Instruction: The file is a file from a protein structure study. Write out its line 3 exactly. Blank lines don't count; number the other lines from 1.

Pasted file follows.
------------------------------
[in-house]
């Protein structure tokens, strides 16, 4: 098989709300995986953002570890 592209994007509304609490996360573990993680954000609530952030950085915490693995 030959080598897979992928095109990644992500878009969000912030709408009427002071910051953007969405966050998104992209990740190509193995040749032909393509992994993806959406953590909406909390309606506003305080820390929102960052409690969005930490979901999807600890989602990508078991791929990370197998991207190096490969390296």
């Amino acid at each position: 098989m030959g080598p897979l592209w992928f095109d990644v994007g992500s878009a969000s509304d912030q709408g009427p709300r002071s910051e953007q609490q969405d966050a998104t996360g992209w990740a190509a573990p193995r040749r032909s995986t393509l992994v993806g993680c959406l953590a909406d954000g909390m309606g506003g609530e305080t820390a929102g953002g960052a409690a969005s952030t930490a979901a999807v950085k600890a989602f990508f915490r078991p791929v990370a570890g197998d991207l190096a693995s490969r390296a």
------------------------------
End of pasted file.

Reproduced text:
């Amino acid at each position: 098989m030959g080598p897979l592209w992928f095109d990644v994007g992500s878009a969000s509304d912030q709408g009427p709300r002071s910051e953007q609490q969405d966050a998104t996360g992209w990740a190509a573990p193995r040749r032909s995986t393509l992994v993806g993680c959406l953590a909406d954000g909390m309606g506003g609530e305080t820390a929102g953002g960052a409690a969005s952030t930490a979901a999807v950085k600890a989602f990508f915490r078991p791929v990370a570890g197998d991207l190096a693995s490969r390296a």